Home Eye Safety Month: Cataracts, glaucoma, eye floaters, and night blindness

By: Bel Marra Health | eye ​​health | Saturday, October 1, 2016 – 08:00 am

Home Eye Safety Mont October is the month of eye safety Home so our selection of health stories discussing cataracts, glaucoma, eye floaters, night blindness, and plus.

The Friends of Sight organization has compiled a list of useful tips in order to protect their vision. These include the use of eye protection, following safety precautions when using stairs, debris removal and obstacles in the areas of walking, and always wash your hands before washing your face.

Below you will find more useful tips to protect the eyes and vision.

For most people, cataracts develop slowly and do not disturb the view from the beginning. But with time and age, this will interfere with your daily life and need glasses. You may need surgery on the road, usually a safe and effective procedure. But still … the question is how to stop the falls? Are there any natural remedies for cataracts? Is there a natural way to cure cataracts even?

If you are asking these questions, you are not alone. According to the US Centers for Disease Control and Prevention (CDC), an estimated 20.5 million (17.2 percent) Americans 40 and older have cataracts in one or both eyes, and 6.1 million (5.1 percent) had their lens operably removed. The total number of people who have cataracts is estimated to increase to 30.1 million by 2020. Continue reading …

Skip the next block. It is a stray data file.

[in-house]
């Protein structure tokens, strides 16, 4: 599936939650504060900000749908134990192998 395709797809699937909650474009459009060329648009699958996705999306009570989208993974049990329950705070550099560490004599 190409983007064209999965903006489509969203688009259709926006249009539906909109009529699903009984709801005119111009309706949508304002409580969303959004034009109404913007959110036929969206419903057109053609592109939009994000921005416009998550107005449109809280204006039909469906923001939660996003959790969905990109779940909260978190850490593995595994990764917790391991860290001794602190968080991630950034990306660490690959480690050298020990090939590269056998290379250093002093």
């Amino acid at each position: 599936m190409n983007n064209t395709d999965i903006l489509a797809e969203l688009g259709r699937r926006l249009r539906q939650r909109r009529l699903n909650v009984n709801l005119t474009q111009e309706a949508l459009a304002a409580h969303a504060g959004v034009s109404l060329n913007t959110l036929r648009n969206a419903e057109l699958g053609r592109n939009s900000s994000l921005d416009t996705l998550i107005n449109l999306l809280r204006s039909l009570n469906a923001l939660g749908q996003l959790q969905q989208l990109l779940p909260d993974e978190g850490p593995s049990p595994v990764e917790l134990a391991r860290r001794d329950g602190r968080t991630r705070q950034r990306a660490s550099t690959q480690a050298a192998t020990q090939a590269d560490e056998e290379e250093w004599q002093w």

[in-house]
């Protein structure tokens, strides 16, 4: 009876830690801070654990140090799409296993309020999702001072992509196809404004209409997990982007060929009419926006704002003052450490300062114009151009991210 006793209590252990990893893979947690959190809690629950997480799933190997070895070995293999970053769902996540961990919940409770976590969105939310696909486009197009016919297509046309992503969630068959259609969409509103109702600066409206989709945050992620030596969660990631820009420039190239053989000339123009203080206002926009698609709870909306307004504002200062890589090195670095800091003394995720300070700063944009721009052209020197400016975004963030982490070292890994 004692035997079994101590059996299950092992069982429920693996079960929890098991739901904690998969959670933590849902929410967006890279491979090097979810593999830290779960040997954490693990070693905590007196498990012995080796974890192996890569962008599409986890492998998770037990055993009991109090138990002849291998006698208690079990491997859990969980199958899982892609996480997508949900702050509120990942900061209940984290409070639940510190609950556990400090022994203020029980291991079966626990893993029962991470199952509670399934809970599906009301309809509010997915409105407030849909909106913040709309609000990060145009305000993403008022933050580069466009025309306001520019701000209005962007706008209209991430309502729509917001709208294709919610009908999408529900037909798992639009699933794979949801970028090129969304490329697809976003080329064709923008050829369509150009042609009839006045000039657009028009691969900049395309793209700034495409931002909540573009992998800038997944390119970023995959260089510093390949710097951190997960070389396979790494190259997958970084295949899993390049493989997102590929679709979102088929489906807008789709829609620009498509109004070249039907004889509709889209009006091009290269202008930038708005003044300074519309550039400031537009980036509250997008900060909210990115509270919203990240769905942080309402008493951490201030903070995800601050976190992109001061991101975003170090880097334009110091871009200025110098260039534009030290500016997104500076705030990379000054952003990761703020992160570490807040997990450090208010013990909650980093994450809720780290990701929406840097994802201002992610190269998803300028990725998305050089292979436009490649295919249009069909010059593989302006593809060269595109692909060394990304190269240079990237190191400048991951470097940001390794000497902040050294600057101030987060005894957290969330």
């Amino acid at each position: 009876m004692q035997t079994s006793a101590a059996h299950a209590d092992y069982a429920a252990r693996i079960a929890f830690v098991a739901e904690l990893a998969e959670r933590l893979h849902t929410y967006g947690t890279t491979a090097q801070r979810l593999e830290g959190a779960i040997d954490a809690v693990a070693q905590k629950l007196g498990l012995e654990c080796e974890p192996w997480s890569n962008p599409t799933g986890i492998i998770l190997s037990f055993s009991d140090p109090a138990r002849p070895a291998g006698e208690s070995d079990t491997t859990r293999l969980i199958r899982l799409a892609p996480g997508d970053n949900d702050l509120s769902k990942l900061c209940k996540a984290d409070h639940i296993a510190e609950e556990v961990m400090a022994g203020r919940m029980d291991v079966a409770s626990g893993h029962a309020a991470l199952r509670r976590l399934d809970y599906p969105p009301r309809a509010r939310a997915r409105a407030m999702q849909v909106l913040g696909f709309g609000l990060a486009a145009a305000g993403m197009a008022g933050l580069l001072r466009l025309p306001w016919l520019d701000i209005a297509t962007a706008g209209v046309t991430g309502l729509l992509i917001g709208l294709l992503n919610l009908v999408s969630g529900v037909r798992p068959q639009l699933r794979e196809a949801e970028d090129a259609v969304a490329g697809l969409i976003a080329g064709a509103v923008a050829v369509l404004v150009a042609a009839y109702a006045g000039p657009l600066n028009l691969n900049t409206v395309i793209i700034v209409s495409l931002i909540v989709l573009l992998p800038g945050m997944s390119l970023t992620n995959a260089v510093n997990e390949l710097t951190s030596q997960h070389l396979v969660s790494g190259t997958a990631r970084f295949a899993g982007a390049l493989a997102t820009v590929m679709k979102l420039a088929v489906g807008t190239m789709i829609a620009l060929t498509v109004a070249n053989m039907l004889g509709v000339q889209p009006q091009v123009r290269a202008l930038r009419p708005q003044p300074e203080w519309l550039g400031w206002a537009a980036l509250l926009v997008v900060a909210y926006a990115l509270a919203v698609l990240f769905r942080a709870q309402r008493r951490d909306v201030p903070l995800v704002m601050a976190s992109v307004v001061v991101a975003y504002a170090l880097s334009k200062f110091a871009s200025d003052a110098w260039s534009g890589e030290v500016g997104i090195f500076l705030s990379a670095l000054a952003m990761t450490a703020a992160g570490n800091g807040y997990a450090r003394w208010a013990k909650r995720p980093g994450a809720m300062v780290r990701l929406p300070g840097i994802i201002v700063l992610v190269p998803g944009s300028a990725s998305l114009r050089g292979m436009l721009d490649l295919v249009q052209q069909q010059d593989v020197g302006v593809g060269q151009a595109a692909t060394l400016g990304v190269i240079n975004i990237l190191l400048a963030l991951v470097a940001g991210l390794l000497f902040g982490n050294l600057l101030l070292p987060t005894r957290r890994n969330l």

Glaucoma, a disease that affects the eyes, can be very serious and even cause blindness. Seniors who do, the more likely they are to develop glaucoma. Glaucoma patients typically range between 45 and 64 years old.

Glaucoma can occur without warning and without symptoms. There is no cure for glaucoma, so it is important to take steps to prevent it. This can be done through nutrition and diet, which can prevent the onset of this eye condition. Continue reading …

Eye floaters are spots that move across your field of vision. black or gray, fibrous or similar to a spider web, which can move, drift, or dart eye movement may occur. Many floaters are caused by age-related changes in the eyes – for example, when the gelatinous substance of the eye becomes liquefied. If floaters appear and rise quickly or suddenly, you should consult an ophthalmologist immediately.

There are many different reasons for eye floaters. Some are harmless and others require immediate medical attention. The following natural remedies can help get rid of the floaters. Continue reading …

For many people, especially the elderly, the beauty of the night is getting obscured by a condition called nyctalopia, more commonly known as night blindness. Not only can these people do not appreciate the beauty of the night, they can not easily do your normal activities of daily life such as reading, knitting, driving, or even walking at night.

When you go to a regular eye test, your eyesight checked in good light. In most cases (if not all), the optometrist does not test for night blindness. This is not ideal practice, considering night blindness can lead to many other health complications. Continue reading …

Our eyes got far. Hours in front of the television or computer, low ambient lighting in a restaurant, squinting into the sun while driving (even with sunglasses), the list goes on and on. And despite how important our view, we tend to take for granted.

There are certain habits in particular we continue to put our eyes through that are actually quite harmful. If any of these sound familiar, now is the time to stop. You’ve only got a couple, after all. Continue reading …

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http://www.friendsforsight.org/resources/eye-health-awareness/item/15-home-eye-safety October -month

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